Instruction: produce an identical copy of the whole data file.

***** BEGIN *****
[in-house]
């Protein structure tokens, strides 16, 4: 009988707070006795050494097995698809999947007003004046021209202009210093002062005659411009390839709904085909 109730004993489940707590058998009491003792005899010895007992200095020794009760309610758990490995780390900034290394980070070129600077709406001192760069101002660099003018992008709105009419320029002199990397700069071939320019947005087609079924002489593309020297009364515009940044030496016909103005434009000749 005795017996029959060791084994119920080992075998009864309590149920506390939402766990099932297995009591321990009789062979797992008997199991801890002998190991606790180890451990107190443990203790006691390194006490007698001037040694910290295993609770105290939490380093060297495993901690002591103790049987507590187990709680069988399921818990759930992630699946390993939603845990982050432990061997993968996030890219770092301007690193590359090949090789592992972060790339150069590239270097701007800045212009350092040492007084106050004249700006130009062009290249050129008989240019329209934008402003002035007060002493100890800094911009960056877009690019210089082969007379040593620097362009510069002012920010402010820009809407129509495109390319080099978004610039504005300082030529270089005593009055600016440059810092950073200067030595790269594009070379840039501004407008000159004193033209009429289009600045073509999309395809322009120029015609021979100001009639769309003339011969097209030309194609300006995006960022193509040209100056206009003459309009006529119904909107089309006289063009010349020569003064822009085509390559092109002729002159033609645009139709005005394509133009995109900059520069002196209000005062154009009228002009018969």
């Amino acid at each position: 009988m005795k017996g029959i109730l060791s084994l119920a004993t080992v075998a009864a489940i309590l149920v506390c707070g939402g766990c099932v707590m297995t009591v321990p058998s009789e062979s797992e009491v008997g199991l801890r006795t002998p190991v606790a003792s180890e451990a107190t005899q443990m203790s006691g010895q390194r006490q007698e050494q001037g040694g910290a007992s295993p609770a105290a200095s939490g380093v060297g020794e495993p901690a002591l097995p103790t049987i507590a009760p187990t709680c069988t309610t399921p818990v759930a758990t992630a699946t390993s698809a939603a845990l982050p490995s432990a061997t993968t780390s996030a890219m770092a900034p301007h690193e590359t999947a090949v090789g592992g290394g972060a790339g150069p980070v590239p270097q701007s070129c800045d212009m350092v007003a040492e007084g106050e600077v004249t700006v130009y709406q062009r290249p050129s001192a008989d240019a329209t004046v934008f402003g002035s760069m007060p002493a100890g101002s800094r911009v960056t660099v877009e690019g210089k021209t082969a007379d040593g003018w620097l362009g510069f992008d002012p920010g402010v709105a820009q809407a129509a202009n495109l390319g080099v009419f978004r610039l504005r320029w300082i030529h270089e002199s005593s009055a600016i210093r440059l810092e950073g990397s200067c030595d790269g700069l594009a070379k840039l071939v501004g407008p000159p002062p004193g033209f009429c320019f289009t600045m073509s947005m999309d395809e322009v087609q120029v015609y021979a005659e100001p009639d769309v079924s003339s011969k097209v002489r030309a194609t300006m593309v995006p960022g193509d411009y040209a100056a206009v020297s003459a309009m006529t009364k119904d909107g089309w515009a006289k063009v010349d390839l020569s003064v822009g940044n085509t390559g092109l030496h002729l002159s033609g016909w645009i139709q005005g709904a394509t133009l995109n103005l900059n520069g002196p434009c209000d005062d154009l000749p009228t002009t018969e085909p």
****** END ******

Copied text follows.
[in-house]
């Protein structure tokens, strides 16, 4: 009988707070006795050494097995698809999947007003004046021209202009210093002062005659411009390839709904085909 109730004993489940707590058998009491003792005899010895007992200095020794009760309610758990490995780390900034290394980070070129600077709406001192760069101002660099003018992008709105009419320029002199990397700069071939320019947005087609079924002489593309020297009364515009940044030496016909103005434009000749 005795017996029959060791084994119920080992075998009864309590149920506390939402766990099932297995009591321990009789062979797992008997199991801890002998190991606790180890451990107190443990203790006691390194006490007698001037040694910290295993609770105290939490380093060297495993901690002591103790049987507590187990709680069988399921818990759930992630699946390993939603845990982050432990061997993968996030890219770092301007690193590359090949090789592992972060790339150069590239270097701007800045212009350092040492007084106050004249700006130009062009290249050129008989240019329209934008402003002035007060002493100890800094911009960056877009690019210089082969007379040593620097362009510069002012920010402010820009809407129509495109390319080099978004610039504005300082030529270089005593009055600016440059810092950073200067030595790269594009070379840039501004407008000159004193033209009429289009600045073509999309395809322009120029015609021979100001009639769309003339011969097209030309194609300006995006960022193509040209100056206009003459309009006529119904909107089309006289063009010349020569003064822009085509390559092109002729002159033609645009139709005005394509133009995109900059520069002196209000005062154009009228002009018969």
């Amino acid at each position: 009988m005795k017996g029959i109730l060791s084994l119920a004993t080992v075998a009864a489940i309590l149920v506390c707070g939402g766990c099932v707590m297995t009591v321990p058998s009789e062979s797992e009491v008997g199991l801890r006795t002998p190991v606790a003792s180890e451990a107190t005899q443990m203790s006691g010895q390194r006490q007698e050494q001037g040694g910290a007992s295993p609770a105290a200095s939490g380093v060297g020794e495993p901690a002591l097995p103790t049987i507590a009760p187990t709680c069988t309610t399921p818990v759930a758990t992630a699946t390993s698809a939603a845990l982050p490995s432990a061997t993968t780390s996030a890219m770092a900034p301007h690193e590359t999947a090949v090789g592992g290394g972060a790339g150069p980070v590239p270097q701007s070129c800045d212009m350092v007003a040492e007084g106050e600077v004249t700006v130009y709406q062009r290249p050129s001192a008989d240019a329209t004046v934008f402003g002035s760069m007060p002493a100890g101002s800094r911009v960056t660099v877009e690019g210089k021209t082969a007379d040593g003018w620097l362009g510069f992008d002012p920010g402010v709105a820009q809407a129509a202009n495109l390319g080099v009419f978004r610039l504005r320029w300082i030529h270089e002199s005593s009055a600016i210093r440059l810092e950073g990397s200067c030595d790269g700069l594009a070379k840039l071939v501004g407008p000159p002062p004193g033209f009429c320019f289009t600045m073509s947005m999309d395809e322009v087609q120029v015609y021979a005659e100001p009639d769309v079924s003339s011969k097209v002489r030309a194609t300006m593309v995006p960022g193509d411009y040209a100056a206009v020297s003459a309009m006529t009364k119904d909107g089309w515009a006289k063009v010349d390839l020569s003064v822009g940044n085509t390559g092109l030496h002729l002159s033609g016909w645009i139709q005005g709904a394509t133009l995109n103005l900059n520069g002196p434009c209000d005062d154009l000749p009228t002009t018969e085909p």